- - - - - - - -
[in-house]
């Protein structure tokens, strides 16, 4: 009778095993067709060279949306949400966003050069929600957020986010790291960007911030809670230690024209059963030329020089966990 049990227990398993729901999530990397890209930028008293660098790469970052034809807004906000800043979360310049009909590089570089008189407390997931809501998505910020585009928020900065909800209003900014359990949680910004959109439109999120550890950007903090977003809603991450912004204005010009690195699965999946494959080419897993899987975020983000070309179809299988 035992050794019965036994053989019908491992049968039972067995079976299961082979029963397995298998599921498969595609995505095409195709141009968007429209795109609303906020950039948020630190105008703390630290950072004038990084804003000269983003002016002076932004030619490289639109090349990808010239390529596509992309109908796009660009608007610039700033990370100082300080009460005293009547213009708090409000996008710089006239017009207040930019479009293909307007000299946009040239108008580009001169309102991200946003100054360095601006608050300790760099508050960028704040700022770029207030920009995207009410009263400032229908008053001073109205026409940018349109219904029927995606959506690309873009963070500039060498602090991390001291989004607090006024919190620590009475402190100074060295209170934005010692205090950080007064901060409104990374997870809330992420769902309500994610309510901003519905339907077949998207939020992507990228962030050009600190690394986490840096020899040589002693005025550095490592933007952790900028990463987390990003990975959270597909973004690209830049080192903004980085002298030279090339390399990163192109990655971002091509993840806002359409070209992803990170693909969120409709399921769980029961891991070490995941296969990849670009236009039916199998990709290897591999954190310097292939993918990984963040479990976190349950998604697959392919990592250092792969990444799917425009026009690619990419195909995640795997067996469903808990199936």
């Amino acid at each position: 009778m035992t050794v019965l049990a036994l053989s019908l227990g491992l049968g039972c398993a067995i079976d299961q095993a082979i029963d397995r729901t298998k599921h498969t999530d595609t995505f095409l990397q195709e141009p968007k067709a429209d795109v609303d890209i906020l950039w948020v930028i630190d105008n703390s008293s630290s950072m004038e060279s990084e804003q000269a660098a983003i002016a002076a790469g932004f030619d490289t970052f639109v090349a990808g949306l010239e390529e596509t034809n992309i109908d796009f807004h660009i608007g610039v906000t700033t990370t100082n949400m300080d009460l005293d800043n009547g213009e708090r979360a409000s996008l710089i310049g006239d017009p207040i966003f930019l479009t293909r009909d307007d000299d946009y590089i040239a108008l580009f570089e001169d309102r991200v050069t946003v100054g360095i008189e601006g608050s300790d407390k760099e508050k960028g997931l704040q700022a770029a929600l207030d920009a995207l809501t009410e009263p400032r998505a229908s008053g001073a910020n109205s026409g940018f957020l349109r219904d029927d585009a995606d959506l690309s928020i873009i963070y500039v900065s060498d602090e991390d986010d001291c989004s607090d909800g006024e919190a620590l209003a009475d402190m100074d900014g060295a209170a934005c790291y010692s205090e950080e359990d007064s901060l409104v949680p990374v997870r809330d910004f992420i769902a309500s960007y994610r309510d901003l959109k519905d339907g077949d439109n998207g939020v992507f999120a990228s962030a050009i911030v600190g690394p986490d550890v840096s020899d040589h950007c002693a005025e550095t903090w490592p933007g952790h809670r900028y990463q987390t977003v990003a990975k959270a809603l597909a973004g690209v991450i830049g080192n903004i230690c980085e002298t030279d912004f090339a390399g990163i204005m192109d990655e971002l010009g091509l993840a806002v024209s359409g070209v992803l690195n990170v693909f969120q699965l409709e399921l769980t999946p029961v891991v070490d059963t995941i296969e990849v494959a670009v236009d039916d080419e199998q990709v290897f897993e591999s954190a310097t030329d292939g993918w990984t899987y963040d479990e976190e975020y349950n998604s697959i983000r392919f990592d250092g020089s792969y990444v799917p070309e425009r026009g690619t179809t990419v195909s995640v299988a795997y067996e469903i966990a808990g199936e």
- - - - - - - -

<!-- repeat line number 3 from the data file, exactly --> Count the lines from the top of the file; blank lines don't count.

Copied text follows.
């Amino acid at each position: 009778m035992t050794v019965l049990a036994l053989s019908l227990g491992l049968g039972c398993a067995i079976d299961q095993a082979i029963d397995r729901t298998k599921h498969t999530d595609t995505f095409l990397q195709e141009p968007k067709a429209d795109v609303d890209i906020l950039w948020v930028i630190d105008n703390s008293s630290s950072m004038e060279s990084e804003q000269a660098a983003i002016a002076a790469g932004f030619d490289t970052f639109v090349a990808g949306l010239e390529e596509t034809n992309i109908d796009f807004h660009i608007g610039v906000t700033t990370t100082n949400m300080d009460l005293d800043n009547g213009e708090r979360a409000s996008l710089i310049g006239d017009p207040i966003f930019l479009t293909r009909d307007d000299d946009y590089i040239a108008l580009f570089e001169d309102r991200v050069t946003v100054g360095i008189e601006g608050s300790d407390k760099e508050k960028g997931l704040q700022a770029a929600l207030d920009a995207l809501t009410e009263p400032r998505a229908s008053g001073a910020n109205s026409g940018f957020l349109r219904d029927d585009a995606d959506l690309s928020i873009i963070y500039v900065s060498d602090e991390d986010d001291c989004s607090d909800g006024e919190a620590l209003a009475d402190m100074d900014g060295a209170a934005c790291y010692s205090e950080e359990d007064s901060l409104v949680p990374v997870r809330d910004f992420i769902a309500s960007y994610r309510d901003l959109k519905d339907g077949d439109n998207g939020v992507f999120a990228s962030a050009i911030v600190g690394p986490d550890v840096s020899d040589h950007c002693a005025e550095t903090w490592p933007g952790h809670r900028y990463q987390t977003v990003a990975k959270a809603l597909a973004g690209v991450i830049g080192n903004i230690c980085e002298t030279d912004f090339a390399g990163i204005m192109d990655e971002l010009g091509l993840a806002v024209s359409g070209v992803l690195n990170v693909f969120q699965l409709e399921l769980t999946p029961v891991v070490d059963t995941i296969e990849v494959a670009v236009d039916d080419e199998q990709v290897f897993e591999s954190a310097t030329d292939g993918w990984t899987y963040d479990e976190e975020y349950n998604s697959i983000r392919f990592d250092g020089s792969y990444v799917p070309e425009r026009g690619t179809t990419v195909s995640v299988a795997y067996e469903i966990a808990g199936e």